Reopening an interagency policy dispute, the Federal Deposit Insurance Corp. has given the go-ahead for the conversion and sale of a Pennsylvania mutual thrift.

The FDIC board voted 3-1 last week to allow the mutual-to-stock conversion of Wilbur Savings Bank, Bethlehem, Pa., and its immediate acquisition by Ambassador Bank of the Commonwealth in nearby Allentown, Pa.

The lone dissenter on the FDIC board was Nicolas P. Retsinas, director of the Office of Thrift Supervision.

The FDIC and OTS have been at odds for several years over rules for these so-called "merger conversions," which are controversial because depositors receive no shares in their converted thrift but instead are offered discounted stock in the buyer.

Lawmakers objected to these transactions in 1993 because they thought buyers were getting thrifts virtually for free and insiders were taking large bonuses at the expense of the depositors. Congress pressured the OTS and FDIC to adopt stricter rules, which were supposed to be identical but are not.

The OTS prohibits merger conversions by thrifts it supervises but will consider exceptions for institutions with less than $25 million of assets that cannot afford a standard conversion. The FDIC does not bar merger conversions, but discourages all but small institutions from applying.

Wilbur, which has $18.1 million of assets, cannot afford to offer checking accounts and commercial loans without a merger conversion, said its chairman Milton B. Riskin.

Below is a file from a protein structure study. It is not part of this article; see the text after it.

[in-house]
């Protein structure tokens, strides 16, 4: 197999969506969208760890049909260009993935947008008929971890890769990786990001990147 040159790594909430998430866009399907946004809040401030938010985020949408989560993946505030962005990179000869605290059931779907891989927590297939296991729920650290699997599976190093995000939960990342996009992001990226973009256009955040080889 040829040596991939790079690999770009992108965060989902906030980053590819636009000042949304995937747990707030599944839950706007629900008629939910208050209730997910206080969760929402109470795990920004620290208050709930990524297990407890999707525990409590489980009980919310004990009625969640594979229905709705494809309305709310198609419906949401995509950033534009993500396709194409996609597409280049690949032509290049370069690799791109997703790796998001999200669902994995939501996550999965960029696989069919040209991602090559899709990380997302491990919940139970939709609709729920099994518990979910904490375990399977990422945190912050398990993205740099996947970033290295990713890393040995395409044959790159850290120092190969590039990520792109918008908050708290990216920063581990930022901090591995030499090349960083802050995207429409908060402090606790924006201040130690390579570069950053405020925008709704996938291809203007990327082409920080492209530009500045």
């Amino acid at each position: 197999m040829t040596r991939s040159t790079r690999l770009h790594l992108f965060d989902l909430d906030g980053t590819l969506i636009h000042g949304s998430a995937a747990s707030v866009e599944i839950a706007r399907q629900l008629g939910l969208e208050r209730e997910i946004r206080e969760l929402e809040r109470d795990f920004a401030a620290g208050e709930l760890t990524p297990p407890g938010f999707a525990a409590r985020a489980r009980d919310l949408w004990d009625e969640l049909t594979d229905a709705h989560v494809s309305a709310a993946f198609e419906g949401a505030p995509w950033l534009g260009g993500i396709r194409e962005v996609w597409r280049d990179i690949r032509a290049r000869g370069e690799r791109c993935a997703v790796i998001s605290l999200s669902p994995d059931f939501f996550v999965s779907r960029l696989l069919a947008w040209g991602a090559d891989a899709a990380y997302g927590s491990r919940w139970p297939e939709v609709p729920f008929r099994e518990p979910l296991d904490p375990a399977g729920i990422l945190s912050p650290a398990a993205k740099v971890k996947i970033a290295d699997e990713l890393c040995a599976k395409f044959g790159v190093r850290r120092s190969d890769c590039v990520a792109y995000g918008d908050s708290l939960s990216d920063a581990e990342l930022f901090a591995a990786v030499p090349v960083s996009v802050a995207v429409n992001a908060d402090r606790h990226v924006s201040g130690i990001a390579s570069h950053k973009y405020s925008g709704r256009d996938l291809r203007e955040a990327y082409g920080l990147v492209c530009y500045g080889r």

After OTS officials said they would reject Wilbur's merger conversion because Ambassador appeared to be getting a steal, Wilbur switched charters from a savings association overseen by the OTS to a savings bank supervised by the FDIC.

"We felt it was our best opportunity to look at a merger conversion going through the FDIC," said David M. Lobach, Ambassador's chief operating officer.

FDIC officials said they concluded Wilbur is properly valued, and that depositors are being treated fairly. "It was not in the FDIC's view an abusive transaction," said Jesse G. Snyder, assistant director of supervision.

The FDIC's decision is contingent on approval by a majority of eligible voters from Wilbur. A majority of Ambassador stockholders have to approve the transaction, too. The Federal Reserve Bank of Philadelphia and Pennsylvania regulators have also cleared the deal pending these votes, which are scheduled for Sept. 15.

Wilbur's is only the second merger conversion approved by the FDIC out of 10 applications filed since early 1994, while OTS has approved none.

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